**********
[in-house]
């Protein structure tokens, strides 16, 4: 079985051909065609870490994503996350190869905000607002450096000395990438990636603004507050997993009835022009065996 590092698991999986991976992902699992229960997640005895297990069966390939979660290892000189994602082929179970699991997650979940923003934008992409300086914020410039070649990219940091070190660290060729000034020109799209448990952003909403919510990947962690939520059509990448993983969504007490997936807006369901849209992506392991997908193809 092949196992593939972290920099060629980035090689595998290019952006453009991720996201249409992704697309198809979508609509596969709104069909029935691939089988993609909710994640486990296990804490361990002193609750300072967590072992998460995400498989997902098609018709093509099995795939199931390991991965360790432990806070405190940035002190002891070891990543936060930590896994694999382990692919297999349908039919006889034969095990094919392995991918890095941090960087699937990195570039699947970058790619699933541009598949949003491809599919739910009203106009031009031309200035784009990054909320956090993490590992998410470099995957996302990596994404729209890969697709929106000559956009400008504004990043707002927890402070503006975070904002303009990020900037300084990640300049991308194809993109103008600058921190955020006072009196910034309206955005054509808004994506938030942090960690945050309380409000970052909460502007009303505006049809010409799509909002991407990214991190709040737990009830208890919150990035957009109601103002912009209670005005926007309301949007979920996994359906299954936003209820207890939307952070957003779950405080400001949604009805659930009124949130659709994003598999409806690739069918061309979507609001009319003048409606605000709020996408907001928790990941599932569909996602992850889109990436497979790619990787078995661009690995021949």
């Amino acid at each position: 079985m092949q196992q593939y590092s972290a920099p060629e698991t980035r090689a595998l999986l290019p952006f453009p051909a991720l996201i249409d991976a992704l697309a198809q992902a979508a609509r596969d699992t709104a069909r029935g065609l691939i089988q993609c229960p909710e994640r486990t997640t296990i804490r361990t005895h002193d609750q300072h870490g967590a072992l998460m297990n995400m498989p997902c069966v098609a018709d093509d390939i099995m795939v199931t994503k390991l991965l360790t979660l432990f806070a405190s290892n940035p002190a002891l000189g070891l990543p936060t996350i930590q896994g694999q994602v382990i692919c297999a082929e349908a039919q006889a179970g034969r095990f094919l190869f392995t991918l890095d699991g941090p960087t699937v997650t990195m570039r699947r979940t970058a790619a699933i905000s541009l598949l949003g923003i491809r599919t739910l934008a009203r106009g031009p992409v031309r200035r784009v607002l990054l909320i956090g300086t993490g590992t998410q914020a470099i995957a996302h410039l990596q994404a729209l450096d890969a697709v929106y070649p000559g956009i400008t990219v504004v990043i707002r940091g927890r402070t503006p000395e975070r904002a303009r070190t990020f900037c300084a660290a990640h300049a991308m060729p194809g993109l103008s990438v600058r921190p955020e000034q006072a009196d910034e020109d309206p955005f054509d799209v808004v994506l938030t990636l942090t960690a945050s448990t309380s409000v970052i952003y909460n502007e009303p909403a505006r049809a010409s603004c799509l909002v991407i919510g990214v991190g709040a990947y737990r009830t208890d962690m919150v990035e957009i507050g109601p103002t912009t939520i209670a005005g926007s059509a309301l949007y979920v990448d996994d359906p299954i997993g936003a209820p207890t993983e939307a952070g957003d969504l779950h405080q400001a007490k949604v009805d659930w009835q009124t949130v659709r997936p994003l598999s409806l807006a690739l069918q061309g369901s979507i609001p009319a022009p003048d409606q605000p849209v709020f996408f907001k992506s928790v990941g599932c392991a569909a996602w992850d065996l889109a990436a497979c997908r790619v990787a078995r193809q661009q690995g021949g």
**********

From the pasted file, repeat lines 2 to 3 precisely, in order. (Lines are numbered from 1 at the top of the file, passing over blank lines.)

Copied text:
């Protein structure tokens, strides 16, 4: 079985051909065609870490994503996350190869905000607002450096000395990438990636603004507050997993009835022009065996 590092698991999986991976992902699992229960997640005895297990069966390939979660290892000189994602082929179970699991997650979940923003934008992409300086914020410039070649990219940091070190660290060729000034020109799209448990952003909403919510990947962690939520059509990448993983969504007490997936807006369901849209992506392991997908193809 092949196992593939972290920099060629980035090689595998290019952006453009991720996201249409992704697309198809979508609509596969709104069909029935691939089988993609909710994640486990296990804490361990002193609750300072967590072992998460995400498989997902098609018709093509099995795939199931390991991965360790432990806070405190940035002190002891070891990543936060930590896994694999382990692919297999349908039919006889034969095990094919392995991918890095941090960087699937990195570039699947970058790619699933541009598949949003491809599919739910009203106009031009031309200035784009990054909320956090993490590992998410470099995957996302990596994404729209890969697709929106000559956009400008504004990043707002927890402070503006975070904002303009990020900037300084990640300049991308194809993109103008600058921190955020006072009196910034309206955005054509808004994506938030942090960690945050309380409000970052909460502007009303505006049809010409799509909002991407990214991190709040737990009830208890919150990035957009109601103002912009209670005005926007309301949007979920996994359906299954936003209820207890939307952070957003779950405080400001949604009805659930009124949130659709994003598999409806690739069918061309979507609001009319003048409606605000709020996408907001928790990941599932569909996602992850889109990436497979790619990787078995661009690995021949």
């Amino acid at each position: 079985m092949q196992q593939y590092s972290a920099p060629e698991t980035r090689a595998l999986l290019p952006f453009p051909a991720l996201i249409d991976a992704l697309a198809q992902a979508a609509r596969d699992t709104a069909r029935g065609l691939i089988q993609c229960p909710e994640r486990t997640t296990i804490r361990t005895h002193d609750q300072h870490g967590a072992l998460m297990n995400m498989p997902c069966v098609a018709d093509d390939i099995m795939v199931t994503k390991l991965l360790t979660l432990f806070a405190s290892n940035p002190a002891l000189g070891l990543p936060t996350i930590q896994g694999q994602v382990i692919c297999a082929e349908a039919q006889a179970g034969r095990f094919l190869f392995t991918l890095d699991g941090p960087t699937v997650t990195m570039r699947r979940t970058a790619a699933i905000s541009l598949l949003g923003i491809r599919t739910l934008a009203r106009g031009p992409v031309r200035r784009v607002l990054l909320i956090g300086t993490g590992t998410q914020a470099i995957a996302h410039l990596q994404a729209l450096d890969a697709v929106y070649p000559g956009i400008t990219v504004v990043i707002r940091g927890r402070t503006p000395e975070r904002a303009r070190t990020f900037c300084a660290a990640h300049a991308m060729p194809g993109l103008s990438v600058r921190p955020e000034q006072a009196d910034e020109d309206p955005f054509d799209v808004v994506l938030t990636l942090t960690a945050s448990t309380s409000v970052i952003y909460n502007e009303p909403a505006r049809a010409s603004c799509l909002v991407i919510g990214v991190g709040a990947y737990r009830t208890d962690m919150v990035e957009i507050g109601p103002t912009t939520i209670a005005g926007s059509a309301l949007y979920v990448d996994d359906p299954i997993g936003a209820p207890t993983e939307a952070g957003d969504l779950h405080q400001a007490k949604v009805d659930w009835q009124t949130v659709r997936p994003l598999s409806l807006a690739l069918q061309g369901s979507i609001p009319a022009p003048d409606q605000p849209v709020f996408f907001k992506s928790v990941g599932c392991a569909a996602w992850d065996l889109a990436a497979c997908r790619v990787a078995r193809q661009q690995g021949g």